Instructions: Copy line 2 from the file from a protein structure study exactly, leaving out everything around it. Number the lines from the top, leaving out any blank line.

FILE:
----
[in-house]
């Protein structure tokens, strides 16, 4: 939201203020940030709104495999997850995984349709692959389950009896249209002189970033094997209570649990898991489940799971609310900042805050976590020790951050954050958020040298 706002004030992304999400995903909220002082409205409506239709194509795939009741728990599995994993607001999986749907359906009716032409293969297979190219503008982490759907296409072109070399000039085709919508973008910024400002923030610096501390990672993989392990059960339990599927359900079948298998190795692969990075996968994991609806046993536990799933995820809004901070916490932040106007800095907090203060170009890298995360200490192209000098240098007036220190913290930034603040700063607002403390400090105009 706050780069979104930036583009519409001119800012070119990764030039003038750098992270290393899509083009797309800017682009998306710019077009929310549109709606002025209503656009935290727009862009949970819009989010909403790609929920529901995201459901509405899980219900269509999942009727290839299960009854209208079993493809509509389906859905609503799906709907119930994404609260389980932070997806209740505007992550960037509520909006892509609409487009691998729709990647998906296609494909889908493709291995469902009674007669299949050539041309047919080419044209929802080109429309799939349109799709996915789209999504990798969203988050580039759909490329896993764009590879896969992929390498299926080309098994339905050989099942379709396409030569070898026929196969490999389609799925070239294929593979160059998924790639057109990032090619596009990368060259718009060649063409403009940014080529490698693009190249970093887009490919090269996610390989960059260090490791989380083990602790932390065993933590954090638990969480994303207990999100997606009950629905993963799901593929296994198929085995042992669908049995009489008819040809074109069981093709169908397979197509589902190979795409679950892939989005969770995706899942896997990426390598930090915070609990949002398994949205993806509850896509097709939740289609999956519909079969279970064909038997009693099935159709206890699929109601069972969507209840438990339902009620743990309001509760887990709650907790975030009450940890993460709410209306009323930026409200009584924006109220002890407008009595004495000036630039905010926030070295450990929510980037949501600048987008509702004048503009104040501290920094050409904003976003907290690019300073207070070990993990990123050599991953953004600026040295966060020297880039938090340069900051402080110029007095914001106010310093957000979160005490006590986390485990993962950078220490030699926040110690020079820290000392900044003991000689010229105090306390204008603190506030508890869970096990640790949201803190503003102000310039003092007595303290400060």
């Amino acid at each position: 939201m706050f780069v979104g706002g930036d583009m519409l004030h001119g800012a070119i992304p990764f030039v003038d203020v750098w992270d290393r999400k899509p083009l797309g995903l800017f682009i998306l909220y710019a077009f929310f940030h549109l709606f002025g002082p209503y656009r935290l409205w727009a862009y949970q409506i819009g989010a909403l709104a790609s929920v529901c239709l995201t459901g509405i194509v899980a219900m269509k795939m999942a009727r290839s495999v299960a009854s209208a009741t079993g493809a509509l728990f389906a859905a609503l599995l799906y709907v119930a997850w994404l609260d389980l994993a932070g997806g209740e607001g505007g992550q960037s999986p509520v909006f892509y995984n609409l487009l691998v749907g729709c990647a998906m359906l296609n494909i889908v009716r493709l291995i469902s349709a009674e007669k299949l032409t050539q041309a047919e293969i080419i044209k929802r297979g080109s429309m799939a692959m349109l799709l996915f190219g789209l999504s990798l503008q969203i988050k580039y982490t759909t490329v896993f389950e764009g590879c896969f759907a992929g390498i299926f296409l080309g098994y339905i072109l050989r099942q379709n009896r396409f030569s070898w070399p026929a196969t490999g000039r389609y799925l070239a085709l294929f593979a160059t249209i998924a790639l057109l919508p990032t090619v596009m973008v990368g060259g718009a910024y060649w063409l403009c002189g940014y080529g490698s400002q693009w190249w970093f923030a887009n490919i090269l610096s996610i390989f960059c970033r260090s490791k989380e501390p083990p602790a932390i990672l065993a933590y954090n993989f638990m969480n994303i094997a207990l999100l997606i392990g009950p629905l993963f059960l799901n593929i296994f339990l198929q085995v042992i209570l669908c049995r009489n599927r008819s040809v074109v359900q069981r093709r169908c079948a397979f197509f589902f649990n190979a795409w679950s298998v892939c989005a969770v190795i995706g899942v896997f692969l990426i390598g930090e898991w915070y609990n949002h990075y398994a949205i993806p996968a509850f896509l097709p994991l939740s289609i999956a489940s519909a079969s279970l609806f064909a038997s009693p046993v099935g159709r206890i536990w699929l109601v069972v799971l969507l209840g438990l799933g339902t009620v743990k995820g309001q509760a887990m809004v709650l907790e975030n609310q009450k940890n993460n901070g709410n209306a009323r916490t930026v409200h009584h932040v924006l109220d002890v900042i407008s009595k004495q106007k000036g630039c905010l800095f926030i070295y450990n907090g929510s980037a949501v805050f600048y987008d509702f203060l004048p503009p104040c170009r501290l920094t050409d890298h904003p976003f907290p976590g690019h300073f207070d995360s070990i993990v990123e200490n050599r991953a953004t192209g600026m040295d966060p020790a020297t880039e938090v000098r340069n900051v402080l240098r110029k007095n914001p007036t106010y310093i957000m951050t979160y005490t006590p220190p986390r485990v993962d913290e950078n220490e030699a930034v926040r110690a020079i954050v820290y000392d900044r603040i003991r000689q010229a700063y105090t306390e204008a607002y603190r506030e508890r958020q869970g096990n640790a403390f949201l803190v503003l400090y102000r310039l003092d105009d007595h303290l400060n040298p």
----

């Protein structure tokens, strides 16, 4: 939201203020940030709104495999997850995984349709692959389950009896249209002189970033094997209570649990898991489940799971609310900042805050976590020790951050954050958020040298 706002004030992304999400995903909220002082409205409506239709194509795939009741728990599995994993607001999986749907359906009716032409293969297979190219503008982490759907296409072109070399000039085709919508973008910024400002923030610096501390990672993989392990059960339990599927359900079948298998190795692969990075996968994991609806046993536990799933995820809004901070916490932040106007800095907090203060170009890298995360200490192209000098240098007036220190913290930034603040700063607002403390400090105009 706050780069979104930036583009519409001119800012070119990764030039003038750098992270290393899509083009797309800017682009998306710019077009929310549109709606002025209503656009935290727009862009949970819009989010909403790609929920529901995201459901509405899980219900269509999942009727290839299960009854209208079993493809509509389906859905609503799906709907119930994404609260389980932070997806209740505007992550960037509520909006892509609409487009691998729709990647998906296609494909889908493709291995469902009674007669299949050539041309047919080419044209929802080109429309799939349109799709996915789209999504990798969203988050580039759909490329896993764009590879896969992929390498299926080309098994339905050989099942379709396409030569070898026929196969490999389609799925070239294929593979160059998924790639057109990032090619596009990368060259718009060649063409403009940014080529490698693009190249970093887009490919090269996610390989960059260090490791989380083990602790932390065993933590954090638990969480994303207990999100997606009950629905993963799901593929296994198929085995042992669908049995009489008819040809074109069981093709169908397979197509589902190979795409679950892939989005969770995706899942896997990426390598930090915070609990949002398994949205993806509850896509097709939740289609999956519909079969279970064909038997009693099935159709206890699929109601069972969507209840438990339902009620743990309001509760887990709650907790975030009450940890993460709410209306009323930026409200009584924006109220002890407008009595004495000036630039905010926030070295450990929510980037949501600048987008509702004048503009104040501290920094050409904003976003907290690019300073207070070990993990990123050599991953953004600026040295966060020297880039938090340069900051402080110029007095914001106010310093957000979160005490006590986390485990993962950078220490030699926040110690020079820290000392900044003991000689010229105090306390204008603190506030508890869970096990640790949201803190503003102000310039003092007595303290400060």